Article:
reductions from reducing deforestation at two billion tonnes
of CO2 by 2030 and 1.3 billion tonnes for reforestation.

Karmali of Bank of America Merrill Lynch signed an
agreement in early 2008 to buy carbon credits from a 750,000
ha project in Indonesia’s Aceh province that aims to cut
deforestation in the Ulu Masen forest area by 85 percent.

A deal with the government of Aceh in northern Sumatra and
Singapore-based firm Carbon Conservation aims to reduce 100
million tonnes of emissions over 30 years and boost local
livelihoods to prevent logging.

The credits, though, are still some way off, with the
project still to complete the carbon auditing process by the
respected Voluntary Carbon Standard based in Washington. But
the project has already been approved by the equally respected
Climate, Community and Biodiversity Alliance standard.

Karmali said it was essential to reward early action by
REDD investors. It was also essential for the public sector to
leverage private capital to drive investments in the forestry
sector that would ultimately prove to be a cheap way of
cutting greenhouse gas emissions.

“The other thing you could do is you could have a
purchaser of credits of last resort,” he told Reuters from
London. This was an idea raised in the 2008 Eliasch Review for
the British government. That report estimated that doing
nothing to halt deforestation could lead to climate change
costs to the global economy of $1 trillion a year by 2100.

Karmali pointed to the need to have some sort of global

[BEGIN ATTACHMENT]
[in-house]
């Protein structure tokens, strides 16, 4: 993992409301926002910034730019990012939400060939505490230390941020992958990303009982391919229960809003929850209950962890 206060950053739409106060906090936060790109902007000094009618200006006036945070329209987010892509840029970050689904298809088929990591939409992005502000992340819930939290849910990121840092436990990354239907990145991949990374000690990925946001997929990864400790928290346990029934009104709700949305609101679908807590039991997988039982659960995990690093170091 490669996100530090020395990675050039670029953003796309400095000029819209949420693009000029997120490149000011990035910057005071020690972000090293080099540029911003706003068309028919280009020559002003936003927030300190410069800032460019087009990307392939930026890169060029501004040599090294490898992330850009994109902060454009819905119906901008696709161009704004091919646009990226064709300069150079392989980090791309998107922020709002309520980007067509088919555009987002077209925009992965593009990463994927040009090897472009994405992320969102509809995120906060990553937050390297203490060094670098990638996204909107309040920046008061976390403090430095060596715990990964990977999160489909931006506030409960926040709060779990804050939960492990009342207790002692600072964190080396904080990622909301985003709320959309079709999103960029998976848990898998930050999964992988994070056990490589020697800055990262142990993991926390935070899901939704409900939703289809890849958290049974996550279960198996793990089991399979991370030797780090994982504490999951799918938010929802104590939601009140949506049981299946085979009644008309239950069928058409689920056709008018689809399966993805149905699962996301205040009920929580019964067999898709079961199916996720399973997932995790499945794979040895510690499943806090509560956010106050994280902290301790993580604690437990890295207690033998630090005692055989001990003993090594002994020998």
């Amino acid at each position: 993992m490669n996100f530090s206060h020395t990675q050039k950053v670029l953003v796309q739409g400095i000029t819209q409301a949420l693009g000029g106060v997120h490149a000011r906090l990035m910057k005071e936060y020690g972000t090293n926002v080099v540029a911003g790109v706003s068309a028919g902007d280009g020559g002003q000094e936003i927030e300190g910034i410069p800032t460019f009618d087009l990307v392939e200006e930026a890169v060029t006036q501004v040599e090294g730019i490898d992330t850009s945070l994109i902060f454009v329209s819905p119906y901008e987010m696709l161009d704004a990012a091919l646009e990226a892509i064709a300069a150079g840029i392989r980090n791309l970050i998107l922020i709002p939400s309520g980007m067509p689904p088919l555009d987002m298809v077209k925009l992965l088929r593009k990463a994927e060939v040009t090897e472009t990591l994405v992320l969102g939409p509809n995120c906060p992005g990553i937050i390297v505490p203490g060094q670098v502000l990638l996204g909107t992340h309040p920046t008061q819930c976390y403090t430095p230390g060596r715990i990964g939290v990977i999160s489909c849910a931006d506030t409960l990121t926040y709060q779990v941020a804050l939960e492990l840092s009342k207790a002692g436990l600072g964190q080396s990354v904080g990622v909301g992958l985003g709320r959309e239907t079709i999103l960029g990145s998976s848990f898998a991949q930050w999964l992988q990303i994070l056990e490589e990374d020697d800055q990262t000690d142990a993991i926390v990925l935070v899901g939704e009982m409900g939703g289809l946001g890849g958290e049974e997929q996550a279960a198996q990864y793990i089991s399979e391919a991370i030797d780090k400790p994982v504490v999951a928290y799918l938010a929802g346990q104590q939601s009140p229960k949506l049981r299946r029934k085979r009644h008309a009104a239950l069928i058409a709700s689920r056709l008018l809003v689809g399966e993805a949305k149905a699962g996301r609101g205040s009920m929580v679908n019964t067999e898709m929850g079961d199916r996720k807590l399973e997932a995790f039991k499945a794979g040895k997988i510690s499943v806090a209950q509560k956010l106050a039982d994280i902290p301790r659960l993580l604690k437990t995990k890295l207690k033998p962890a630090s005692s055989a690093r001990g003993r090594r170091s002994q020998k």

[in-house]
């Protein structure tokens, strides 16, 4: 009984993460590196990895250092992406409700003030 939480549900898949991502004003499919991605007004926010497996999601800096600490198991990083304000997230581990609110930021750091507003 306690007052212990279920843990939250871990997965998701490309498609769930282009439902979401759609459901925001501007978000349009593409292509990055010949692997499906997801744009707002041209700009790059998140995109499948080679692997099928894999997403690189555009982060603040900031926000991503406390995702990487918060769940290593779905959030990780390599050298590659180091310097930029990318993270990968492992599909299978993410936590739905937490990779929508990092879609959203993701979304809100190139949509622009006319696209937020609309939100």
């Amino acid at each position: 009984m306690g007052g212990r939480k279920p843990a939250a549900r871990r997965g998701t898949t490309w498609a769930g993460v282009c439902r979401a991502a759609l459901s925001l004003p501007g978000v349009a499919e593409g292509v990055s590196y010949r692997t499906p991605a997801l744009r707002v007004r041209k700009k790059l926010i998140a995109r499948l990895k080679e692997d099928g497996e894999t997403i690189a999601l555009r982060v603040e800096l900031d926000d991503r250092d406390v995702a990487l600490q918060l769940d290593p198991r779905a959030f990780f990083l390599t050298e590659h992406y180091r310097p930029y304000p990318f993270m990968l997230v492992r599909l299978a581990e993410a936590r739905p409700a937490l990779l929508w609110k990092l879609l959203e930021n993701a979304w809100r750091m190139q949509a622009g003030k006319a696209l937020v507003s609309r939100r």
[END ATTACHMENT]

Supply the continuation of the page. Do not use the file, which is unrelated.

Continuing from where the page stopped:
public sector fund that could buy up emissions reductions.

“If such a mechanism were deployed, it would be de-risking
private capital,” he said.

A BRIDGE TO FINANCE

For project developers, time is running out. East of PT
RMU’s Katingan project in Central Kalimantan, Hong Kong-based
Infinite Earth is hoping its Rimba Raya project will be the
first REDD investment to be fully validated by the Voluntary
Carbon Standard by the end of this year, subject to the
Indonesian government granting it a special license.

The nearly 100,000 ha project on the edge of a national
park has forward-sold enough credits to cover operations for
the next five years, but at a substantial discount to the 5 to
7 euros per carbon credit mentioned by brokers.

“Appetite for Rimba Raya credits has been good but
definitely we need a compliance (emissions trading) market to
support the prices REDD needs in order to be competitive with
alternate land uses, such as palm oil,” Infinite Earth CEO
Todd Lemons told Reuters.

Knight of PwC said some sort of bridging financing or
guarantee mechanism was crucial for investors until a global
market evolved. “Unless you provide some sort of bridging
finance before there’s regulatory certainty then the risks are
just too high for the private sector,” Knight said.

One possibility was to ramp up the use of environment
funds to help disburse some of the billions of dollars pledged
by rich nations for REDD. These are often endowment funds and
therefore independent of governments. Another was revolving
funds, in which a portion of any REDD credit proceeds are
returned to the fund to keep it running.

In the interim, large amounts of public money from
governments, foundations and conservation groups are vital.

Earlier this year, dozens of nations teamed up to create
an interim REDD partnership to guide spending of about $4
billion in pledged funding, build institutions and develop
pilot projects between 2010 and 2012. To date, more than 70
nations have signed up.

Billionaire investor George Soros has also stepped in.

In a letter to U.S. President Barack Obama on Aug 21 this
year following a trip to Indonesia, Soros said $10 billion a
year would be sufficient to put a price on avoiding and
reversing carbon emissions from rainforests.

He proposed a 5 percent surcharge on airline t

SPECIAL REPORT-Making forests pay in a warming world